MedlinePlus related topics: Eczema

Arm Intervention/treatment
Single arm.
All participants in the same arm.
Diagnostic Test: Skin Testing for Atopic eczema

FTIR Spectroscopy. This will involve placing the assessment tool briefly in contact with the baby's skin on the arm and thigh.

Transepidermal Water Loss. This will involve placing a probe on the baby's skin for approximately 60 seconds on the arm and thigh. The probe measures the rate of water loss from the baby's skin, which indicates how well it acts as a barrier.

Collection of skin samples. This will involve collecting surface skin samples using small sticky-tape discs to collect only the very top skin cells that are already dead and about to be shed naturally by the body.

Microbial swab. The researchers will rub the baby's skin gently with a wet sterile swab to collect a sample of the microbes on the baby's skin surface.

Buccal swab / saliva sample. The researchers will collect a sample of the baby's saliva using a buccal swab. This sample will be used to analyse the baby's genes (DNA) to assess their inherited risk of eczema.





Primary Outcome Measures :
  1. 1) Changes in the molecular structure of the skin from birth (≤72 hours old) to 4 weeks (+2 weeks) and 12 months (±1 month) of age assessed by in-vivo ATR-FTIR spectroscopy [ Time Frame: at 4 weeks (+2 weeks), and at 12 months of age (± 1 ]
    As above

  2. Changes in skin barrier function from birth (≤72 hours old) to 4 weeks (+2 weeks) and 12 months (±1 month) of age assessed by TEWL (g/m2/h). [ Time Frame: from birth (≤72 hours old) to 4 weeks (+2 weeks) and 12 months (±1 month) of age assessed by TEWL (g/m2/h). ]
    As above

  3. Changes in desquamatory protease activity (nU μg-1) from birth (≤72 hours old) to 4 weeks (+2 weeks) and 12 months (±1 month) of age determined by ex-vivo laboratory assay. [ Time Frame: (≤72 hours old) and at 4 weeks of age (+2 weeks) to predict onset of eczema by 12 months ]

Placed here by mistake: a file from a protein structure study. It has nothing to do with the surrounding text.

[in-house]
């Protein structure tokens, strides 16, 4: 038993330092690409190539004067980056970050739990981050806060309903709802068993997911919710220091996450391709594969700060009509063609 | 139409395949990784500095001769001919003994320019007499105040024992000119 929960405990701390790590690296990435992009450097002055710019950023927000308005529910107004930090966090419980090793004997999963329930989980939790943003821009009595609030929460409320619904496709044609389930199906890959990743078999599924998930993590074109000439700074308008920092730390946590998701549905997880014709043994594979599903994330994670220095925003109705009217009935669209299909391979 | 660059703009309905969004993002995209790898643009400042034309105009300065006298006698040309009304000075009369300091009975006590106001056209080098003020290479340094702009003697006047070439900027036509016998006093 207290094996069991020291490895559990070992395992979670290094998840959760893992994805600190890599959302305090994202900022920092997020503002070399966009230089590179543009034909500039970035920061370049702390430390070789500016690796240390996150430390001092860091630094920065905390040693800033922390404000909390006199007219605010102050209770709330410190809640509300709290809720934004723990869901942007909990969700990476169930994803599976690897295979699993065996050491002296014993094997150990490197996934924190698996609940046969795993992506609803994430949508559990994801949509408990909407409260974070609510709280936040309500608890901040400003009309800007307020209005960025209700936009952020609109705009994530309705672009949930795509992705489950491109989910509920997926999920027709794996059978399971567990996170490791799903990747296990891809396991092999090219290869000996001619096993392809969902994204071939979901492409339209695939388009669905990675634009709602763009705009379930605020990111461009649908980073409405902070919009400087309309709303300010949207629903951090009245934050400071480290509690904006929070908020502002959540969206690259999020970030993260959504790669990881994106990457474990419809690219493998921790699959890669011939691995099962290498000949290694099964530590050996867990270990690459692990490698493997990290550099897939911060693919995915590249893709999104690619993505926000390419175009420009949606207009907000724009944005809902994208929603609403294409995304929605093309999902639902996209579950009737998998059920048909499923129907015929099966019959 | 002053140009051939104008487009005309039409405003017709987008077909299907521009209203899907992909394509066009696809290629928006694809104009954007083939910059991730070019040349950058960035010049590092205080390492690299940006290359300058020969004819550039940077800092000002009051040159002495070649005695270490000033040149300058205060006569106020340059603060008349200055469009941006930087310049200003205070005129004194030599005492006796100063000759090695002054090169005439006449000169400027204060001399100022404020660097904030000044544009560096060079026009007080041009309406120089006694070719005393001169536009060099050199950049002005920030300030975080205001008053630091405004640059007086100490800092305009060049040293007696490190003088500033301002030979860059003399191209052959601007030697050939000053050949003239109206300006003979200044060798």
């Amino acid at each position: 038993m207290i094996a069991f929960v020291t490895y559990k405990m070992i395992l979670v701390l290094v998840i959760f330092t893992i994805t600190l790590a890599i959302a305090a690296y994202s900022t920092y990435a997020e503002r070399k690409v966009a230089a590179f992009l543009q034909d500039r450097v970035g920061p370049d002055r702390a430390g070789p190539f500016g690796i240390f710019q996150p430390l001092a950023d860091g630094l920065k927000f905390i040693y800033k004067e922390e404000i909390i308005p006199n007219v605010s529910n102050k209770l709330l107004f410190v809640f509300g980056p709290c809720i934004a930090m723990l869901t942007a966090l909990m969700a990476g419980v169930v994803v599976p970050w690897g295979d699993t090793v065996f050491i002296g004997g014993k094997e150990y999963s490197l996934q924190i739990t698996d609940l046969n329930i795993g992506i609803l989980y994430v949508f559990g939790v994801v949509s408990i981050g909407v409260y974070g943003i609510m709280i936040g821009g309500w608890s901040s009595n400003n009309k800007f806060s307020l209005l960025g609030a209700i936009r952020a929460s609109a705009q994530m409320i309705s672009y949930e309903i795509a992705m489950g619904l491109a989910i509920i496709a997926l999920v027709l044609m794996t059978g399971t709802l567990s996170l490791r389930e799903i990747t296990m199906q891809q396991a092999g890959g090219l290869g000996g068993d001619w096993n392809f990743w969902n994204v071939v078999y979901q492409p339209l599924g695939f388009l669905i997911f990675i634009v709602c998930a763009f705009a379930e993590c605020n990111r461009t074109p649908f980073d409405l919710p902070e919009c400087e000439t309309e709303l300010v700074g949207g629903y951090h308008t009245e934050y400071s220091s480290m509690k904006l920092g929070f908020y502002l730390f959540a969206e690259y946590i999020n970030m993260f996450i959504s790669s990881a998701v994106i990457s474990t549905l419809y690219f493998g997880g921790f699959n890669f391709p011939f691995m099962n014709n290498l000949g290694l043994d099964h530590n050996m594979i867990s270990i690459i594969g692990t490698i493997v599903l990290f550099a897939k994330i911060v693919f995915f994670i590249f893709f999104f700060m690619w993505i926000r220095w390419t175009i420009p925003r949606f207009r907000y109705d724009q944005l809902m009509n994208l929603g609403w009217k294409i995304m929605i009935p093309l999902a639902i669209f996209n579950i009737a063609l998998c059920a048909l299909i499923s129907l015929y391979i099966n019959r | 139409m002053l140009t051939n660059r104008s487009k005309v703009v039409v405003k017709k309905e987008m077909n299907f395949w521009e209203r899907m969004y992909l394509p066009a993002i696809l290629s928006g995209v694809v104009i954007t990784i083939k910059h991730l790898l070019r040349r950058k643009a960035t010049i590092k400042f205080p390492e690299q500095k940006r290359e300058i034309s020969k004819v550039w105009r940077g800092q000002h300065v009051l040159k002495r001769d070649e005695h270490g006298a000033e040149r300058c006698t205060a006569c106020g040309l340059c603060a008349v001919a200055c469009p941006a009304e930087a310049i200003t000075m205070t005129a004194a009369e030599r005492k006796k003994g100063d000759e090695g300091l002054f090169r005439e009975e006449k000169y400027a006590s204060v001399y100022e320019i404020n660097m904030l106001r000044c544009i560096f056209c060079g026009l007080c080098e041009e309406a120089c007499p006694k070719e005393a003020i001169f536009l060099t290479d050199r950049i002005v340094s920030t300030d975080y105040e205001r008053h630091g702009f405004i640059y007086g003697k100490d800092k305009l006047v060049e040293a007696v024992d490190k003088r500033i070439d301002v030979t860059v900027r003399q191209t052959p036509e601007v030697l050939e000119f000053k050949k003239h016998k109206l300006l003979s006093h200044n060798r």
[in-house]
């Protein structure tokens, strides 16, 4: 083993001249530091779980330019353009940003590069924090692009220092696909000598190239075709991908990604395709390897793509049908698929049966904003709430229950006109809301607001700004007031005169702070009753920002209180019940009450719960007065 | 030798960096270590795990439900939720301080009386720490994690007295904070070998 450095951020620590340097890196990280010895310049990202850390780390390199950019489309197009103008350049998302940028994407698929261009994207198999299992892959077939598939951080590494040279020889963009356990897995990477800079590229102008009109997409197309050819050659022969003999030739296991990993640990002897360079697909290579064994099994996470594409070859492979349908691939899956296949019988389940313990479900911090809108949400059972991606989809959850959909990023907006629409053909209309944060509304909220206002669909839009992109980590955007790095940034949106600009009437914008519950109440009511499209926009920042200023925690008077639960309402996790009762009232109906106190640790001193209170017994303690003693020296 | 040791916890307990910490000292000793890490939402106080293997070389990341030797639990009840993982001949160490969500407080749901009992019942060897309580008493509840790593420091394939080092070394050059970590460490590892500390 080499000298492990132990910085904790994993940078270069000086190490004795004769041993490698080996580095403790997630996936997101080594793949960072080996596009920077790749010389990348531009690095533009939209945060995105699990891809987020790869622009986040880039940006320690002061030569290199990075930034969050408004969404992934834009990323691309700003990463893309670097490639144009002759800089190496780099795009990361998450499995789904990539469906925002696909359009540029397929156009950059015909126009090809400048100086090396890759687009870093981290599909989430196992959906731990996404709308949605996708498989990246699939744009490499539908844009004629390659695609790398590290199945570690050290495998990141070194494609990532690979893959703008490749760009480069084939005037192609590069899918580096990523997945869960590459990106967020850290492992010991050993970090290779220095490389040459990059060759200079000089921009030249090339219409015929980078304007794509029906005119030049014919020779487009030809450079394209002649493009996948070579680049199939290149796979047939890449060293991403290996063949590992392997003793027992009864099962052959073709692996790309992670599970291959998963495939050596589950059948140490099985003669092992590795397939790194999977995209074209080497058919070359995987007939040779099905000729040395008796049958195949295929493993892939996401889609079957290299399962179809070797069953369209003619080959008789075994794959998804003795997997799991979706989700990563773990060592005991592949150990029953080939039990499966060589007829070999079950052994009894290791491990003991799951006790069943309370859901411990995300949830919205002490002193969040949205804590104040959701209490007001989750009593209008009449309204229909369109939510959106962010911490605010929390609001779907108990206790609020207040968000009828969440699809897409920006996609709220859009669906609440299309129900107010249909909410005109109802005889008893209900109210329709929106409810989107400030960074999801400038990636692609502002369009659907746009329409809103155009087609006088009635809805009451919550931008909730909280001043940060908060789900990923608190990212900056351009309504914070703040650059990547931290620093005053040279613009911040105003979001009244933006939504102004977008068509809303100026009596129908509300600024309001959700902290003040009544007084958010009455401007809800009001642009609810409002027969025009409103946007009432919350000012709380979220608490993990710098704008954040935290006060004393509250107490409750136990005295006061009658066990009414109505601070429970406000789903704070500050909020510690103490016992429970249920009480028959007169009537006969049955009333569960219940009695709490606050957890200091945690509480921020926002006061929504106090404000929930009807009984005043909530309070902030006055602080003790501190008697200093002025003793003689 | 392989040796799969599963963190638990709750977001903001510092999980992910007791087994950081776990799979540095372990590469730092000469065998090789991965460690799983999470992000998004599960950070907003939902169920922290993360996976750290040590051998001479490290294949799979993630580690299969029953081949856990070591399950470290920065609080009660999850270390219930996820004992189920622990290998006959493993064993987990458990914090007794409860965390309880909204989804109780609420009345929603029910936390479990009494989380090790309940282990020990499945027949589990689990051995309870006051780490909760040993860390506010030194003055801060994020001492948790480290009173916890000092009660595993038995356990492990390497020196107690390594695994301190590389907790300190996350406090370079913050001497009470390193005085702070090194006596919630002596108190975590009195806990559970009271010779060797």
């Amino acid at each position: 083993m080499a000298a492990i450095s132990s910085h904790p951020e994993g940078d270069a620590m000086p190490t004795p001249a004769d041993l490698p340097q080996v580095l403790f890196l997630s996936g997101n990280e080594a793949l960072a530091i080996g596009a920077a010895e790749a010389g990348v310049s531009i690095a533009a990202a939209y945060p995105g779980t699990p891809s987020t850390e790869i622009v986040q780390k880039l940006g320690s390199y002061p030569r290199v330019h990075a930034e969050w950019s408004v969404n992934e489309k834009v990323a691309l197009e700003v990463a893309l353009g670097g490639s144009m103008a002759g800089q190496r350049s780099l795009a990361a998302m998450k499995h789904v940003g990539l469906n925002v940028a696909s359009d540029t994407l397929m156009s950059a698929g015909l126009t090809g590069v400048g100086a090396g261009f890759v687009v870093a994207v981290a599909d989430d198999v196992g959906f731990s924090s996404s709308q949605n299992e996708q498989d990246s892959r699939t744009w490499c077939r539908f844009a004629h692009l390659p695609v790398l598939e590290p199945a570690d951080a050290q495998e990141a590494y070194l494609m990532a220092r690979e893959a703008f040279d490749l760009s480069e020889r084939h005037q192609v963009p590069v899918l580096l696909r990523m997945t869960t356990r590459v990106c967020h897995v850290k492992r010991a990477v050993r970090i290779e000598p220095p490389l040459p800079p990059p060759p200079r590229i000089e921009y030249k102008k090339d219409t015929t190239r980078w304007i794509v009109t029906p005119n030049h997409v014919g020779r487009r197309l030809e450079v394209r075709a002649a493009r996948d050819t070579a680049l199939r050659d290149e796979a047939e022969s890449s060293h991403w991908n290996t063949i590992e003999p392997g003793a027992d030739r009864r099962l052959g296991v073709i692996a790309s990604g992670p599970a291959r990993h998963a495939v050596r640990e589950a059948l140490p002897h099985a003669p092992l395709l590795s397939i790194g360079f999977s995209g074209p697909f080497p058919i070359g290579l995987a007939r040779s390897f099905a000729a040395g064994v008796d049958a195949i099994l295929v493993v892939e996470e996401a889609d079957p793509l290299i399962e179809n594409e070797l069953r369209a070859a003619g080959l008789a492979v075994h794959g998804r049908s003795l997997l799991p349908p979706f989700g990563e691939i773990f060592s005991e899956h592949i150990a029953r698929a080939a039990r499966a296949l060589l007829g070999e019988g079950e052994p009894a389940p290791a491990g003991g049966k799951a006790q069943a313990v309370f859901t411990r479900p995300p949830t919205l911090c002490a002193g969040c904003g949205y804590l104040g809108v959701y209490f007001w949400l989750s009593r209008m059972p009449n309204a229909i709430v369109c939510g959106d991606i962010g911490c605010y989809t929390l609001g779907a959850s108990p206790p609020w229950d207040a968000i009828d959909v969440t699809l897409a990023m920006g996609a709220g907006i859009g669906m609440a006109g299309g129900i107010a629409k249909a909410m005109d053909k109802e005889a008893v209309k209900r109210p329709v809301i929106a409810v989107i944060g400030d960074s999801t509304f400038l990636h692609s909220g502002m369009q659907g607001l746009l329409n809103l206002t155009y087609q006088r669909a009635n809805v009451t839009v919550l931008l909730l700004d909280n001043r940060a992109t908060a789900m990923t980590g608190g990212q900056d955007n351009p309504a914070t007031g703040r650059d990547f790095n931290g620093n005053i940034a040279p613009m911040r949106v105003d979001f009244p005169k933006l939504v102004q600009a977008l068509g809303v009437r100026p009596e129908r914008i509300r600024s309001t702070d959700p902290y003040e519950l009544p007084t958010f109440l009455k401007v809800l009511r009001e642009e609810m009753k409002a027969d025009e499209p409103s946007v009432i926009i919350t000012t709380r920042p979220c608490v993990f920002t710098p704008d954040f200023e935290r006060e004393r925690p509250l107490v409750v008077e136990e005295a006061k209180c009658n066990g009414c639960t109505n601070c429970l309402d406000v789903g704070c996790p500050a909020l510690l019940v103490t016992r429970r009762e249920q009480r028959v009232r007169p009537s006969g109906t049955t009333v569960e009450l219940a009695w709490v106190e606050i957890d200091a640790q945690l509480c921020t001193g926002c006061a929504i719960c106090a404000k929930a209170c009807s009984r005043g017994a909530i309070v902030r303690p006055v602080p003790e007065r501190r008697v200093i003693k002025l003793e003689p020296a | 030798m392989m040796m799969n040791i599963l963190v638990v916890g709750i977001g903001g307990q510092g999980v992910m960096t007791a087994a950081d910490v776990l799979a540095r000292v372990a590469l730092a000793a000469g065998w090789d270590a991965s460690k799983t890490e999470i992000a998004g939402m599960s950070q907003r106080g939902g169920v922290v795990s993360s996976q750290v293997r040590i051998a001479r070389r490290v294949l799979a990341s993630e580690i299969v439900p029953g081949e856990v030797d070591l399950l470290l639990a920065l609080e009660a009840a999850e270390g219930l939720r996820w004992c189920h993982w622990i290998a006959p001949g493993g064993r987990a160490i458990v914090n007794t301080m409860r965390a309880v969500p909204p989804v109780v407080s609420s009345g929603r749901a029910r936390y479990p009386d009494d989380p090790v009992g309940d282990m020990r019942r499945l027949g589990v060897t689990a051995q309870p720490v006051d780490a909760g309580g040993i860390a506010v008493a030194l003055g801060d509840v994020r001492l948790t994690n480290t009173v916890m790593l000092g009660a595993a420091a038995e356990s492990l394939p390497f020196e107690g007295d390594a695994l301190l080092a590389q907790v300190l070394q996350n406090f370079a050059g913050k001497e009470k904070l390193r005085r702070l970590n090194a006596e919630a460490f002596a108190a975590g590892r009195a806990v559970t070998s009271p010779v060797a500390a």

As above


Secondary Outcome Measures :
  1. Incidence of eczema (UK working party diagnosis) and 'skin rashes' (self-reported) in study participants by 12 months of age. [ Time Frame: 12 months ]
    As above

  2. Diagnostic potential of in-vivo ATR-FTIR spectroscopy, TEWL and desquamatory protease activity measured at birth (≤72 hours old) to predict onset of eczema by 12 months of age using mixed model regression analysis. [ Time Frame: 12 months ]
    As above

  3. Diagnostic potential of in-vivo ATR-FTIR spectroscopy, TEWL and desquamatory protease activity measured at 4 weeks (+2 weeks) to predict onset of eczema by 12 months of age using mixed model regression analysis. [ Time Frame: measured at 4 weeks (+2 weeks) to predict onset of eczema by 12 months of age using mixed model regression analysis. ]
    As above

  4. Incidence of filaggrin loss-of-function mutations within the study population determined by DNA genotyping, and its relationship with skin barrier development / eczema risk by 12 months of age [ Time Frame: 12 months ]
    As above

  5. Capture of information through participant diaries and questionnaires to determine the interaction between the home environment and how parents care for their baby's skin in relation to skin barrier development / eczema risk by 12 months of age. [ Time Frame: 12 months ]